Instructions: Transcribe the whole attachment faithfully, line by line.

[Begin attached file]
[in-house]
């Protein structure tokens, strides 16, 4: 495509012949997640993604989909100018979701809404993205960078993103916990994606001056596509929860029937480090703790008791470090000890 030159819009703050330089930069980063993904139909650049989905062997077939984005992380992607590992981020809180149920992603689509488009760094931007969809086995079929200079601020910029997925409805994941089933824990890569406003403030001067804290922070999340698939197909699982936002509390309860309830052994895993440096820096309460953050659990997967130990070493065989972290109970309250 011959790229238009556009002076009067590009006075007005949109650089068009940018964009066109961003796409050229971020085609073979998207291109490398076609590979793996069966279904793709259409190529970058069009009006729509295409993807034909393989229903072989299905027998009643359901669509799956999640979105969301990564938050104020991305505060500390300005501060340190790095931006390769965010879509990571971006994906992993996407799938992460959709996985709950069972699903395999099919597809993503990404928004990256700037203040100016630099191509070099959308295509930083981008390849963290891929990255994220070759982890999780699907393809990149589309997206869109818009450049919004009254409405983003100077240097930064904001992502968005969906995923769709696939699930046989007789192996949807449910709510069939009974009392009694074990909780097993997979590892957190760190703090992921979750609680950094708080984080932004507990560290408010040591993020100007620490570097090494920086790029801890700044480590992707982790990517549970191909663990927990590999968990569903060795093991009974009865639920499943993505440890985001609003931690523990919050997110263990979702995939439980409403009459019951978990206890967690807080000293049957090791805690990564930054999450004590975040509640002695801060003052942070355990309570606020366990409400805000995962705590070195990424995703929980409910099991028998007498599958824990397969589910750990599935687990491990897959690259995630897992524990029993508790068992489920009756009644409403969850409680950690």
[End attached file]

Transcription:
[in-house]
């Protein structure tokens, strides 16, 4: 495509012949997640993604989909100018979701809404993205960078993103916990994606001056596509929860029937480090703790008791470090000890 030159819009703050330089930069980063993904139909650049989905062997077939984005992380992607590992981020809180149920992603689509488009760094931007969809086995079929200079601020910029997925409805994941089933824990890569406003403030001067804290922070999340698939197909699982936002509390309860309830052994895993440096820096309460953050659990997967130990070493065989972290109970309250 011959790229238009556009002076009067590009006075007005949109650089068009940018964009066109961003796409050229971020085609073979998207291109490398076609590979793996069966279904793709259409190529970058069009009006729509295409993807034909393989229903072989299905027998009643359901669509799956999640979105969301990564938050104020991305505060500390300005501060340190790095931006390769965010879509990571971006994906992993996407799938992460959709996985709950069972699903395999099919597809993503990404928004990256700037203040100016630099191509070099959308295509930083981008390849963290891929990255994220070759982890999780699907393809990149589309997206869109818009450049919004009254409405983003100077240097930064904001992502968005969906995923769709696939699930046989007789192996949807449910709510069939009974009392009694074990909780097993997979590892957190760190703090992921979750609680950094708080984080932004507990560290408010040591993020100007620490570097090494920086790029801890700044480590992707982790990517549970191909663990927990590999968990569903060795093991009974009865639920499943993505440890985001609003931690523990919050997110263990979702995939439980409403009459019951978990206890967690807080000293049957090791805690990564930054999450004590975040509640002695801060003052942070355990309570606020366990409400805000995962705590070195990424995703929980409910099991028998007498599958824990397969589910750990599935687990491990897959690259995630897992524990029993508790068992489920009756009644409403969850409680950690």